Record of Decision System (RODS)
KEYSTONE SANITATION LANDFILL
|Site Name:||KEYSTONE SANITATION LANDFILL|
|City & State:||UNION TOWNSHIP PA 17331|
|NPL Status:||Currently on the Final NPL|
In 1982, in accordance with State permitting requirements, groundwater monitoring for volatile organic compounds (VOCs) was conducted. VOC contamination was detected in on-site monitoring wells and in a nearby spring, Mundorff Spring, which is located east of the Site.
In April 1984, an EPA Field Investigation Team performed a site investigation in response to citizens' complaints of groundwater contamination in residential wells. Sampling results from the Pennsylvania Department of Environmental Resources (PADER), the predecessor to the Pennsylvania Department of Environmental Protection (PADEP), and the Environmental Protection Agency (EPA) confirmed the presence of low levels of VOC contamination in some of the residential wells.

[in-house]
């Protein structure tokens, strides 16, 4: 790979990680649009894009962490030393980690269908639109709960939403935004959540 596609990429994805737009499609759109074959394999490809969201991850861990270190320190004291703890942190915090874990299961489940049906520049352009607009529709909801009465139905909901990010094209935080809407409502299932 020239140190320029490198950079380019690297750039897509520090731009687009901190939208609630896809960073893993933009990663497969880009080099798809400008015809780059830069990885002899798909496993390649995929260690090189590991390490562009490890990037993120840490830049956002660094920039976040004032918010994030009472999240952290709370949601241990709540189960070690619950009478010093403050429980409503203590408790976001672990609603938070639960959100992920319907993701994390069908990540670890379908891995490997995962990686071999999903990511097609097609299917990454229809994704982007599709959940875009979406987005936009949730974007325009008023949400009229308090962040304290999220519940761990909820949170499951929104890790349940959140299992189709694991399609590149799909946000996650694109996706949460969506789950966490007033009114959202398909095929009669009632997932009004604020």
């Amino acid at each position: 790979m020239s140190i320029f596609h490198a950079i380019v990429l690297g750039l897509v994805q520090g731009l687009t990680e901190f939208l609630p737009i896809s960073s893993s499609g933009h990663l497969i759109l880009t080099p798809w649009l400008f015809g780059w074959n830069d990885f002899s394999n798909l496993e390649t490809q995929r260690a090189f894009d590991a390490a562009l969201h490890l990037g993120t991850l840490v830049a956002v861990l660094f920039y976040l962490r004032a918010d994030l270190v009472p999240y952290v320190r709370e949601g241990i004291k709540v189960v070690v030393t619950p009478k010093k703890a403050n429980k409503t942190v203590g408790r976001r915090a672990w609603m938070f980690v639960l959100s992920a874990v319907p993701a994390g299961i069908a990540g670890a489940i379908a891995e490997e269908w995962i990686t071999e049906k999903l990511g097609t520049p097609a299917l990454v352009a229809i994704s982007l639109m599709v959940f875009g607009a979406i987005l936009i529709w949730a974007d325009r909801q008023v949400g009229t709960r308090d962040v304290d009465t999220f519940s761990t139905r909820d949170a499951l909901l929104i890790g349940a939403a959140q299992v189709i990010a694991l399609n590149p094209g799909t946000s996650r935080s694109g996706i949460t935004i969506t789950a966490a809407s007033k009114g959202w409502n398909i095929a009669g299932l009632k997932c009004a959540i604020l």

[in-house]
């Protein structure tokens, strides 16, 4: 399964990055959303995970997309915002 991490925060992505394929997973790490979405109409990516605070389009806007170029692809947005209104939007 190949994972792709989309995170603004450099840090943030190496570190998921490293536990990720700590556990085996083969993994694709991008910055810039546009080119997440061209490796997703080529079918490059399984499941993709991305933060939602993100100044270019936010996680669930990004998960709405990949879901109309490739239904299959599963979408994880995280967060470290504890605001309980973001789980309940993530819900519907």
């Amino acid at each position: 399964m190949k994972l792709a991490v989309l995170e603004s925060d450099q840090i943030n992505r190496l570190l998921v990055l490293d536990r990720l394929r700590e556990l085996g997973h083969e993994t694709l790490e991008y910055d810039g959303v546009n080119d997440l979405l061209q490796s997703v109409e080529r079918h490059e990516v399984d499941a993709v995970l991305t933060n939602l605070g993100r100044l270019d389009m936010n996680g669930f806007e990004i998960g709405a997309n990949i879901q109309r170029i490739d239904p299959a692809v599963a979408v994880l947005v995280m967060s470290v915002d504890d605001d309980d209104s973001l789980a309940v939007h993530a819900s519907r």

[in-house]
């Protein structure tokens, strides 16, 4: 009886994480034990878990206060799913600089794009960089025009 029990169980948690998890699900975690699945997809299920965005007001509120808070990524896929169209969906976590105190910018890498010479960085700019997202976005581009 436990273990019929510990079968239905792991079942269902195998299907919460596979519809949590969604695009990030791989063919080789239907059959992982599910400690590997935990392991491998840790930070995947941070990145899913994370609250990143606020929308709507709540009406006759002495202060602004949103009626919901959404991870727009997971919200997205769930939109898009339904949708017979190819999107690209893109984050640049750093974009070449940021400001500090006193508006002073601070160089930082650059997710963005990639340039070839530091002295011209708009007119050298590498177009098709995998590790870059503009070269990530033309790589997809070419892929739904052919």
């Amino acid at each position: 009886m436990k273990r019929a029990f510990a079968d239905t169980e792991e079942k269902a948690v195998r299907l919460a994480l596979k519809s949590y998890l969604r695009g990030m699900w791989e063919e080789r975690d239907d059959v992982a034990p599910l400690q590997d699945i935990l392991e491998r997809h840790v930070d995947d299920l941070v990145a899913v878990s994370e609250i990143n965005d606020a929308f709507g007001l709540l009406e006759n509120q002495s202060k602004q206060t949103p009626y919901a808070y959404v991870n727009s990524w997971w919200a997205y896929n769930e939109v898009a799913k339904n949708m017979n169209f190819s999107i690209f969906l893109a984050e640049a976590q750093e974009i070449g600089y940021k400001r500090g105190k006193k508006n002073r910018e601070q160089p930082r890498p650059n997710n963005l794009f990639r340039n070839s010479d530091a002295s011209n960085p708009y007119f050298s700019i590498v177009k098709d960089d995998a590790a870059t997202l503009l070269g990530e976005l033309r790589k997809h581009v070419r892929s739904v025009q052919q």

In August 1984, the owner of the landfill installed a spray irrigation system in the most contaminated groundwater area to prevent the migration of contaminants off-site and to remove VOC from the groundwater. Spray irrigation is a practice consisting of spraying contaminated groundwater on a field and allowing VOCs to evaporate into the air. The spray irrigation system was opened until 1992. In addition, leachate collection was attempted on the southern side of the landfill along Line Road. Two perforated pipes were located at the base of the landfill. The pipe ran parallel to Line Road and discharged into a storage tank. The storage tank was pumped periodically, and the contents were disposed off-site.
In the spring of 1985, the State of Maryland installed monitoring wells at the Maryland border to monitor potential contaminant migration. Low levels of VOC contamination have been consistently detected in at least one of these wells.